3. (5 Oct 2013). Laser Gun For a Soviet Cosmonaut. English/Russia. Retrieved from http://englishrussia.com/2013/10/05/laser-gun-for-a-soviet-cosmonaut/.

4. McCluskey, Brent. (10 Oct 2013). Soviet laser pistol: The secret space weapon of Russian cosmonauts. Guns dot com. Retrieved from http://www.guns.com/2013/10/10/soviet-laser-pistol-secret-weapon-russian-cosmonauts-4-photos/.

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The New Dark Age of Demagogues

Keiner Soll Hungern! Keiner Soll Frieren! Nazi propaganda poster, promising and end to cold and hunger.

“Keiner Soll Hungern! Keiner Soll Frieren!” Nazi propaganda poster, promising and end to cold and hunger.

Future dystopian story world: beginning in the year 2026, emergency elections in Greece and Spain become dominated by demagogues promising to “make their countries great again”. Their platform slogans promise ironfisted national security and mythically boundless personal prosperity. Anti-refugee propaganda is bolstered by struggling European Union economies and terrorist incidents, creating flashpoints of unrest amid widespread financial hardship and discontent. Italy is soon drawn in, as is the U.K. All of Europe is eventually consumed by nationalist whirlwinds that spread to allies and enemies alike as all are forced to take sides.

Violence intensifies due to terrorist attacks by both foreign opportunists and domestic reactionaries. Mass expulsions begin. Borders close. Discrimination becomes an acceptable aspect of political narrative, actively promulgated by extremists and tacitly accepted by mass media channels.

Polarisation of opinion hardens into the willingness to take up arms. Scapegoats are fashioned from popular demonologies that rely on skin tone, ethnicity and concomitant jingoistic marketing demographics. Stones thrown become bullets fired. Bullets become bombs. Bombs become guided missiles fired across continents as allies take sides and offer arms to their strategic partners.

Humanity seems once again to have undone its hard-won learning: lessons written in blood flowing in rivers, bone meal sewn into the soil of Europe after two World Wars. The last great war ended as nuclear blast waves incinerating cities full of human beings, leaving shadows of dreams, shattering families and emasculating once-proud nations.

The time has come for the blood tide to rise once again, for a fresh coat of ashen snow to fall on already-weary shoulders. Nuclear technology has become the rule rather than the exception for both rogue agents and first-world states. Rhetorical dehumanization has left a hollowness in the eyes that now stare emptily to an oblivion that seems inevitable. We make a game of anticipating the second hand of our antique analog watchfaces, creeping closer to atomic zero hour. This is a game of the gallows in a worldwide party of the damned, shadows lengthening as the clock counts down. The Reaper’s accelerating drumbeat echoes in the footsteps of soldiers on the march across the globe. Beautiful flowering mushroom clouds may now grow to encompass us all. The end will begin in a blinding flash of light.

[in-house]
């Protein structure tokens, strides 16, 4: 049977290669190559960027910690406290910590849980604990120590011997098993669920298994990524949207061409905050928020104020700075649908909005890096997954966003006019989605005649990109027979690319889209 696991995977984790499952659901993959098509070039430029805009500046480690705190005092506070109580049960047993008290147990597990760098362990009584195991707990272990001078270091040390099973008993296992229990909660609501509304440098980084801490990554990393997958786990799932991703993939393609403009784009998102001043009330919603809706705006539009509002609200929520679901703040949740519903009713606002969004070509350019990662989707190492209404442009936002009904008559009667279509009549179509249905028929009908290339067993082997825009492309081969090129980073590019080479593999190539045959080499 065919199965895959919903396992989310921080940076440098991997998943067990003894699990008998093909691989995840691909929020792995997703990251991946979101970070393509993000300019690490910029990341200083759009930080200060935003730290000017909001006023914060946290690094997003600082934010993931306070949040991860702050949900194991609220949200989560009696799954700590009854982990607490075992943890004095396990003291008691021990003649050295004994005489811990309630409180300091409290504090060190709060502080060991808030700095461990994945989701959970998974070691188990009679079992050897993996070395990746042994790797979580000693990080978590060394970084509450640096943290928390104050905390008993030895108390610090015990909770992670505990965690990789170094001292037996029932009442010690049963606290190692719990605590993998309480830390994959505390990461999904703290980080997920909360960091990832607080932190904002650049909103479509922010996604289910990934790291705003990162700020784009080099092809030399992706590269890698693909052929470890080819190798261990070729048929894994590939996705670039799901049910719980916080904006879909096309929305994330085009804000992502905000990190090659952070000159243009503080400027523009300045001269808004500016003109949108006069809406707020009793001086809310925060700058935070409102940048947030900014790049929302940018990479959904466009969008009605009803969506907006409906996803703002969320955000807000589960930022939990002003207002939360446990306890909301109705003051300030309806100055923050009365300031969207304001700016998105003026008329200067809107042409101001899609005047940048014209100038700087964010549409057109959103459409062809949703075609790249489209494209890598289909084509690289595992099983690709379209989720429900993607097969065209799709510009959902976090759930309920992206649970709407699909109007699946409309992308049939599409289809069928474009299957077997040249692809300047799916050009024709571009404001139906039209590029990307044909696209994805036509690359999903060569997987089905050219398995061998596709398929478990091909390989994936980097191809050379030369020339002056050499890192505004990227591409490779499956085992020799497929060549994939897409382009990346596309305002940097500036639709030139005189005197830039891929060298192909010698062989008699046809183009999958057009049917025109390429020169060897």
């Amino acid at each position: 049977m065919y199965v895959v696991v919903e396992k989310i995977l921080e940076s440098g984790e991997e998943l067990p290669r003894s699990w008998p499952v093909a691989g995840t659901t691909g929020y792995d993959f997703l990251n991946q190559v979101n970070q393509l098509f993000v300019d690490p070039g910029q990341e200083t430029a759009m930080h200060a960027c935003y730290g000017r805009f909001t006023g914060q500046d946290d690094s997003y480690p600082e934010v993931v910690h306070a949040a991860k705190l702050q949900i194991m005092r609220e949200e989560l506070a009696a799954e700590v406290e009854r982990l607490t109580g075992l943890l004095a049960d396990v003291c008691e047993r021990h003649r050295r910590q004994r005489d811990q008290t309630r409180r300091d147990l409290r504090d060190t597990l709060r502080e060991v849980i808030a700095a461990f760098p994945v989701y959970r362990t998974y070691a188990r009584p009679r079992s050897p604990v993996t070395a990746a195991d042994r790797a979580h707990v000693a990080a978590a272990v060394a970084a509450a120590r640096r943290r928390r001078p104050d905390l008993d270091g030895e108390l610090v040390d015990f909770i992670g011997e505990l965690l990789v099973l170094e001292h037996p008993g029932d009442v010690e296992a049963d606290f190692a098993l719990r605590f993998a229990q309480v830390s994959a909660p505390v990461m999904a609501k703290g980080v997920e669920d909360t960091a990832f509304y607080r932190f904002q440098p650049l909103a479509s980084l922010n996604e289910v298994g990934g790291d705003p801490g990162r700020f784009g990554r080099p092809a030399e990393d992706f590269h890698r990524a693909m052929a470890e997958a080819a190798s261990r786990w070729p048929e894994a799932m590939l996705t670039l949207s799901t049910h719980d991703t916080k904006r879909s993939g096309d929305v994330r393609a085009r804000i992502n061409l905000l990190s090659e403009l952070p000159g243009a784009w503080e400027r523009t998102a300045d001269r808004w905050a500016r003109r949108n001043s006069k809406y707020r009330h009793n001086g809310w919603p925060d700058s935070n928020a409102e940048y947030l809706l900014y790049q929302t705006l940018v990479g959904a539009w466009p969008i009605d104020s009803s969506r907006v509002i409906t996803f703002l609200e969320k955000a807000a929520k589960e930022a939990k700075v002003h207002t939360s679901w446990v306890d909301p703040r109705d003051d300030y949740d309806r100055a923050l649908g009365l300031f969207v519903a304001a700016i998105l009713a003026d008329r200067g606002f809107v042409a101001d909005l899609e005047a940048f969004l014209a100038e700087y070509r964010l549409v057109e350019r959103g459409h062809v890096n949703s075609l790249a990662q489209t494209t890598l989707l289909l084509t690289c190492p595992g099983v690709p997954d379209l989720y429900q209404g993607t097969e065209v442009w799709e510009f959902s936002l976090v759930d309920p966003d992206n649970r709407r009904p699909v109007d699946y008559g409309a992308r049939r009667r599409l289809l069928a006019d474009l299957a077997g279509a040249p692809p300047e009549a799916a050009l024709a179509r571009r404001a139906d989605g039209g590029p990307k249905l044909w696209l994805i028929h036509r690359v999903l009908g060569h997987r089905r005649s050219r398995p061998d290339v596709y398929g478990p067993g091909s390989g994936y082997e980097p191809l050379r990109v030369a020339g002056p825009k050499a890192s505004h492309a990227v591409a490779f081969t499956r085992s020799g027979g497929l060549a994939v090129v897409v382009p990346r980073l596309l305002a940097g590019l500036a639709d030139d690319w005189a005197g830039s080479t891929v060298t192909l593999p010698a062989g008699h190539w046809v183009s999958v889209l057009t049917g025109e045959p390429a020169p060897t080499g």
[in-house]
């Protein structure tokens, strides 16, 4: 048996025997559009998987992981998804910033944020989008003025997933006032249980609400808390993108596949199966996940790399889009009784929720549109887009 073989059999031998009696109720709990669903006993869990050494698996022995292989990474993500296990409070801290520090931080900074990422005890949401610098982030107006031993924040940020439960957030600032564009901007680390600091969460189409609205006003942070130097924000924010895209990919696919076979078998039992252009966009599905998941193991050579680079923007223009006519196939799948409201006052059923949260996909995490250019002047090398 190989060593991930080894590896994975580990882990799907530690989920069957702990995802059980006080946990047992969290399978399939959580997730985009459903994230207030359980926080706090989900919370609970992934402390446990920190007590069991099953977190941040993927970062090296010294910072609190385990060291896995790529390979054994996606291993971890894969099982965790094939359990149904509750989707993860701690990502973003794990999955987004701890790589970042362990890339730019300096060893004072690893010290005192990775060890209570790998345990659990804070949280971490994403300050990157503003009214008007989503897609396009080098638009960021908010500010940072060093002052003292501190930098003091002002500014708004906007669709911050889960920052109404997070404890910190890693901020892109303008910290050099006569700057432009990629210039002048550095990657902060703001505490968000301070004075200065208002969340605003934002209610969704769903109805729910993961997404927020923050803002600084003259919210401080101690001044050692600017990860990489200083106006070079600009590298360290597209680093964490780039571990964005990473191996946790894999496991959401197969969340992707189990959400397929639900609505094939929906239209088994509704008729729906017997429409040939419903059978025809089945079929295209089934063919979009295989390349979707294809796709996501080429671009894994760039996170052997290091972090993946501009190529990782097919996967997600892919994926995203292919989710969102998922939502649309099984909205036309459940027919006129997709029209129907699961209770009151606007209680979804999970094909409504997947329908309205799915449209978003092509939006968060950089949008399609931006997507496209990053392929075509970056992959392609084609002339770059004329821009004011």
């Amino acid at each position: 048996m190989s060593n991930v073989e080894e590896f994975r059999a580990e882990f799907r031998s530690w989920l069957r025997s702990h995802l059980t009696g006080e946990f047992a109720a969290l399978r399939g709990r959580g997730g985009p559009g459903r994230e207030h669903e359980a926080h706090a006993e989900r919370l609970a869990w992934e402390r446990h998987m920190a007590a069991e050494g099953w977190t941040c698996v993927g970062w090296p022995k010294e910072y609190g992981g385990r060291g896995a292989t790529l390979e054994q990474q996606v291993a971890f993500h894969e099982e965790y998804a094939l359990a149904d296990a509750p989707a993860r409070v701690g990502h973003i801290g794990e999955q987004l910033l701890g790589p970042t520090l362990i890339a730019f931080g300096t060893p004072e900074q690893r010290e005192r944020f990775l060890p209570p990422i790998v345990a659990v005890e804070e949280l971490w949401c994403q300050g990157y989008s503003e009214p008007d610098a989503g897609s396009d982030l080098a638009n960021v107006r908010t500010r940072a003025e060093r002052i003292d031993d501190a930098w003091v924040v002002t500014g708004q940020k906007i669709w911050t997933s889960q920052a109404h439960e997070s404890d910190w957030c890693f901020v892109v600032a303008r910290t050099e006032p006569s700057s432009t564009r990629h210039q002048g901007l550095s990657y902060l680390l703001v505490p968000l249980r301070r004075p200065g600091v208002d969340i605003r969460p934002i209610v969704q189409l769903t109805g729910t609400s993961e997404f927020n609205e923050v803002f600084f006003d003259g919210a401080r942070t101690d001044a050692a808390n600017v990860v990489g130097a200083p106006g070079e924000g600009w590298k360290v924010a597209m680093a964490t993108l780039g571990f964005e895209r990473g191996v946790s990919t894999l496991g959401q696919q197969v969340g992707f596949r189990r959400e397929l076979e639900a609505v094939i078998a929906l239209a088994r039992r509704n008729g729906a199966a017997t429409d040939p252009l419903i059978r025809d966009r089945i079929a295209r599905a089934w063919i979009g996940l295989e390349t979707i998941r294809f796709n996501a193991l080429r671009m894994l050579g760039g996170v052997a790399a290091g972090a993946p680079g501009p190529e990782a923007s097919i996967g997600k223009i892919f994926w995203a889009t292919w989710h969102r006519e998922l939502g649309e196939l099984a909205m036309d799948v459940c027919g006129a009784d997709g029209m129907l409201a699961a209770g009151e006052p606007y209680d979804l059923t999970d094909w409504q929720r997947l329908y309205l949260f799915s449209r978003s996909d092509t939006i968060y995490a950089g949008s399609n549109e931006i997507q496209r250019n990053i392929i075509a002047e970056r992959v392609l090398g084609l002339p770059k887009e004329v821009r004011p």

. . .

The Witches’ Sabbath

If vast portions of the United States’ population are swayed in 2016 by media-fueled rhetorical frenzy, imagine a time when deeper financial hardship grips the world. If a new Great Recession were to occur within the next decade, the appeal of demagoguery may be too strong to resist. This is why the prevalent mood in post-Word War I Germany bears revisiting.

After four disastrous years Germany had lost the war… prices doubled between 1914 and 1919. Why did the German government not act to halt the inflation? More than inflation, the Germans feared unemployment.

So the printing presses ran, and once they began to run, they were hard to stop. Price increases began to be dizzying.

Berlin had a “witches’ Sabbath” atmosphere. Prostitutes of both sexes roamed the streets. Cocaine was the fashionable drug. In the cabarets the newly rich and their foreign friends could dance and spend money. Other reports noted that not all the young people had a bad time. Their parents had taught them to work and save, and that was clearly wrong, so they could spend money, enjoy themselves, and flout the old.

All money is a matter of belief. Credit derives from Latin, credere, “to believe.” Belief was there, the factories functioned, the farmers delivered their produce. The Central Bank kept the belief alive when it would not let even the government borrow further.